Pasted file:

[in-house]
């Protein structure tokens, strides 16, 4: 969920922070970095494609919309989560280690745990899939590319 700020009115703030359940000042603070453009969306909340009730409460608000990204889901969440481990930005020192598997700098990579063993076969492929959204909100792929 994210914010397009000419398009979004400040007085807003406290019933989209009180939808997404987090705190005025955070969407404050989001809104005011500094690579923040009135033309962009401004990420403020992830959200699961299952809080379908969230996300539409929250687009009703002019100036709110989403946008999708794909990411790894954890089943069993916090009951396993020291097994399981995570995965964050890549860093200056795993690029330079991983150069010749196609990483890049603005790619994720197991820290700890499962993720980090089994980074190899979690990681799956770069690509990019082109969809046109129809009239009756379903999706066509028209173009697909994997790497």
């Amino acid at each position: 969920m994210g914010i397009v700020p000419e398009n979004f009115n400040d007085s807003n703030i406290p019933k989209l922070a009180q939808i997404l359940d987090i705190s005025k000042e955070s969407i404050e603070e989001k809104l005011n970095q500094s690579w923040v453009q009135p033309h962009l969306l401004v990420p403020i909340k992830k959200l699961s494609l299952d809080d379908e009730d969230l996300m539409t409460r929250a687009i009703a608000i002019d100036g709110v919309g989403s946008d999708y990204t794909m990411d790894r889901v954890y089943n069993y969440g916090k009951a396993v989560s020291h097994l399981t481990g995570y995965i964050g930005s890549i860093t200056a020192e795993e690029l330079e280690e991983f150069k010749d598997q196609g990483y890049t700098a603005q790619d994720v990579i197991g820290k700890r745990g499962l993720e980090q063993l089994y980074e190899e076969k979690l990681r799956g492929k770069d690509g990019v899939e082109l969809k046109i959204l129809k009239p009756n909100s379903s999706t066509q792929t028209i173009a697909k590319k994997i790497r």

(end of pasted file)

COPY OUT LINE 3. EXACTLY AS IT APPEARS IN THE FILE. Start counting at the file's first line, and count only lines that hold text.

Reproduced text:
């Amino acid at each position: 969920m994210g914010i397009v700020p000419e398009n979004f009115n400040d007085s807003n703030i406290p019933k989209l922070a009180q939808i997404l359940d987090i705190s005025k000042e955070s969407i404050e603070e989001k809104l005011n970095q500094s690579w923040v453009q009135p033309h962009l969306l401004v990420p403020i909340k992830k959200l699961s494609l299952d809080d379908e009730d969230l996300m539409t409460r929250a687009i009703a608000i002019d100036g709110v919309g989403s946008d999708y990204t794909m990411d790894r889901v954890y089943n069993y969440g916090k009951a396993v989560s020291h097994l399981t481990g995570y995965i964050g930005s890549i860093t200056a020192e795993e690029l330079e280690e991983f150069k010749d598997q196609g990483y890049t700098a603005q790619d994720v990579i197991g820290k700890r745990g499962l993720e980090q063993l089994y980074e190899e076969k979690l990681r799956g492929k770069d690509g990019v899939e082109l969809k046109i959204l129809k009239p009756n909100s379903s999706t066509q792929t028209i173009a697909k590319k994997i790497r």